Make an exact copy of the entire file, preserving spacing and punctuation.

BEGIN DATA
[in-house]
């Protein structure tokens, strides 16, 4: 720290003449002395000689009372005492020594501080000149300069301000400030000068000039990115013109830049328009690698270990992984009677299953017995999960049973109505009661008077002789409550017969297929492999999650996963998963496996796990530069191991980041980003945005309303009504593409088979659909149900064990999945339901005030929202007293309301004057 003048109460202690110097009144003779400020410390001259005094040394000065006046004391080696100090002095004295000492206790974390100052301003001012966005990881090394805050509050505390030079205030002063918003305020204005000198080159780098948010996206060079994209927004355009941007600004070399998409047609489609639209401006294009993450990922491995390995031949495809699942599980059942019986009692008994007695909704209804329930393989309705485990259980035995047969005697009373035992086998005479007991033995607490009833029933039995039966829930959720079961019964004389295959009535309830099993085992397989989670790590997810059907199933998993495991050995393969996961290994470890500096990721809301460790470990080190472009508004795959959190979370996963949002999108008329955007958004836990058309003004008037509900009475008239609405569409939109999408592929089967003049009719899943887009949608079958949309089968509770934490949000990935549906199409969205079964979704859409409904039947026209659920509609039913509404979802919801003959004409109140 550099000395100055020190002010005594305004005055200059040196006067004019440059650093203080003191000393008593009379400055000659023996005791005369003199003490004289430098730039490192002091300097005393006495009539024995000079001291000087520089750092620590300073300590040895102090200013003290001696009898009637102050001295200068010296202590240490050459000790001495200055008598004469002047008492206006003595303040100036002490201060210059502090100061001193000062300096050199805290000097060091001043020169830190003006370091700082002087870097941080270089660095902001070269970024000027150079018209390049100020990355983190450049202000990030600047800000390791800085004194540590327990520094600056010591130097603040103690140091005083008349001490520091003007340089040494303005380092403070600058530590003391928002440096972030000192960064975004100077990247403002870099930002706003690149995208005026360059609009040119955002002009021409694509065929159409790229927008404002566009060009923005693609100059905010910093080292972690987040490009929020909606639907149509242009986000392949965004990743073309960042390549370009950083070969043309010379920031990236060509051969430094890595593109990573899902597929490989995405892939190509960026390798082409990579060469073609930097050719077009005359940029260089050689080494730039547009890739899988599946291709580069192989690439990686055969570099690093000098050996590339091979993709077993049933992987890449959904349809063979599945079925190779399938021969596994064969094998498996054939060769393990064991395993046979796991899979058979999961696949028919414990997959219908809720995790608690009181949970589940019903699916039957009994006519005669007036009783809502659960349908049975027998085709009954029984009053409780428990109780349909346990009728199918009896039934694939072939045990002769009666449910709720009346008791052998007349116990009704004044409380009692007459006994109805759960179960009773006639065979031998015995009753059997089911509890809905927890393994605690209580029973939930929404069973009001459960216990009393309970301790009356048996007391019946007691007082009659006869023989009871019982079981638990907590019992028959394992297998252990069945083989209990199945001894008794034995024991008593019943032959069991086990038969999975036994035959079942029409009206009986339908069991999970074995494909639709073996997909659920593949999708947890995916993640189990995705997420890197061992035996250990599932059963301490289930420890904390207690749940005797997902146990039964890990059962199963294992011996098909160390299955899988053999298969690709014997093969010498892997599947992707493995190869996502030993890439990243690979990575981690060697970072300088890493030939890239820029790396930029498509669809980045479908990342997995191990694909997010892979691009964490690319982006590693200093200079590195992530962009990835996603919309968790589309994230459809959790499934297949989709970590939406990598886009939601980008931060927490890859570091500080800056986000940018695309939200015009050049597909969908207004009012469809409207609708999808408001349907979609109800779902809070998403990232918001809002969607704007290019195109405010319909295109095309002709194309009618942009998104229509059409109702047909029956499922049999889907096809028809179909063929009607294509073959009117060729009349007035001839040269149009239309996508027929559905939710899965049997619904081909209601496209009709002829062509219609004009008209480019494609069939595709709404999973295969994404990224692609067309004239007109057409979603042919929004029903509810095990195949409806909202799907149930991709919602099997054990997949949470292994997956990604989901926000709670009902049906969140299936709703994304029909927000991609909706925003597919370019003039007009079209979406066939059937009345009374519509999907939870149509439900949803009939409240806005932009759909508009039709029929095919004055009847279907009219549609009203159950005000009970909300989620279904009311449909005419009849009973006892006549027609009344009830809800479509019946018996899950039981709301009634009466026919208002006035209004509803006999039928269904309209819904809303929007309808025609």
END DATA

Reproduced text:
[in-house]
């Protein structure tokens, strides 16, 4: 720290003449002395000689009372005492020594501080000149300069301000400030000068000039990115013109830049328009690698270990992984009677299953017995999960049973109505009661008077002789409550017969297929492999999650996963998963496996796990530069191991980041980003945005309303009504593409088979659909149900064990999945339901005030929202007293309301004057 003048109460202690110097009144003779400020410390001259005094040394000065006046004391080696100090002095004295000492206790974390100052301003001012966005990881090394805050509050505390030079205030002063918003305020204005000198080159780098948010996206060079994209927004355009941007600004070399998409047609489609639209401006294009993450990922491995390995031949495809699942599980059942019986009692008994007695909704209804329930393989309705485990259980035995047969005697009373035992086998005479007991033995607490009833029933039995039966829930959720079961019964004389295959009535309830099993085992397989989670790590997810059907199933998993495991050995393969996961290994470890500096990721809301460790470990080190472009508004795959959190979370996963949002999108008329955007958004836990058309003004008037509900009475008239609405569409939109999408592929089967003049009719899943887009949608079958949309089968509770934490949000990935549906199409969205079964979704859409409904039947026209659920509609039913509404979802919801003959004409109140 550099000395100055020190002010005594305004005055200059040196006067004019440059650093203080003191000393008593009379400055000659023996005791005369003199003490004289430098730039490192002091300097005393006495009539024995000079001291000087520089750092620590300073300590040895102090200013003290001696009898009637102050001295200068010296202590240490050459000790001495200055008598004469002047008492206006003595303040100036002490201060210059502090100061001193000062300096050199805290000097060091001043020169830190003006370091700082002087870097941080270089660095902001070269970024000027150079018209390049100020990355983190450049202000990030600047800000390791800085004194540590327990520094600056010591130097603040103690140091005083008349001490520091003007340089040494303005380092403070600058530590003391928002440096972030000192960064975004100077990247403002870099930002706003690149995208005026360059609009040119955002002009021409694509065929159409790229927008404002566009060009923005693609100059905010910093080292972690987040490009929020909606639907149509242009986000392949965004990743073309960042390549370009950083070969043309010379920031990236060509051969430094890595593109990573899902597929490989995405892939190509960026390798082409990579060469073609930097050719077009005359940029260089050689080494730039547009890739899988599946291709580069192989690439990686055969570099690093000098050996590339091979993709077993049933992987890449959904349809063979599945079925190779399938021969596994064969094998498996054939060769393990064991395993046979796991899979058979999961696949028919414990997959219908809720995790608690009181949970589940019903699916039957009994006519005669007036009783809502659960349908049975027998085709009954029984009053409780428990109780349909346990009728199918009896039934694939072939045990002769009666449910709720009346008791052998007349116990009704004044409380009692007459006994109805759960179960009773006639065979031998015995009753059997089911509890809905927890393994605690209580029973939930929404069973009001459960216990009393309970301790009356048996007391019946007691007082009659006869023989009871019982079981638990907590019992028959394992297998252990069945083989209990199945001894008794034995024991008593019943032959069991086990038969999975036994035959079942029409009206009986339908069991999970074995494909639709073996997909659920593949999708947890995916993640189990995705997420890197061992035996250990599932059963301490289930420890904390207690749940005797997902146990039964890990059962199963294992011996098909160390299955899988053999298969690709014997093969010498892997599947992707493995190869996502030993890439990243690979990575981690060697970072300088890493030939890239820029790396930029498509669809980045479908990342997995191990694909997010892979691009964490690319982006590693200093200079590195992530962009990835996603919309968790589309994230459809959790499934297949989709970590939406990598886009939601980008931060927490890859570091500080800056986000940018695309939200015009050049597909969908207004009012469809409207609708999808408001349907979609109800779902809070998403990232918001809002969607704007290019195109405010319909295109095309002709194309009618942009998104229509059409109702047909029956499922049999889907096809028809179909063929009607294509073959009117060729009349007035001839040269149009239309996508027929559905939710899965049997619904081909209601496209009709002829062509219609004009008209480019494609069939595709709404999973295969994404990224692609067309004239007109057409979603042919929004029903509810095990195949409806909202799907149930991709919602099997054990997949949470292994997956990604989901926000709670009902049906969140299936709703994304029909927000991609909706925003597919370019003039007009079209979406066939059937009345009374519509999907939870149509439900949803009939409240806005932009759909508009039709029929095919004055009847279907009219549609009203159950005000009970909300989620279904009311449909005419009849009973006892006549027609009344009830809800479509019946018996899950039981709301009634009466026919208002006035209004509803006999039928269904309209819904809303929007309808025609």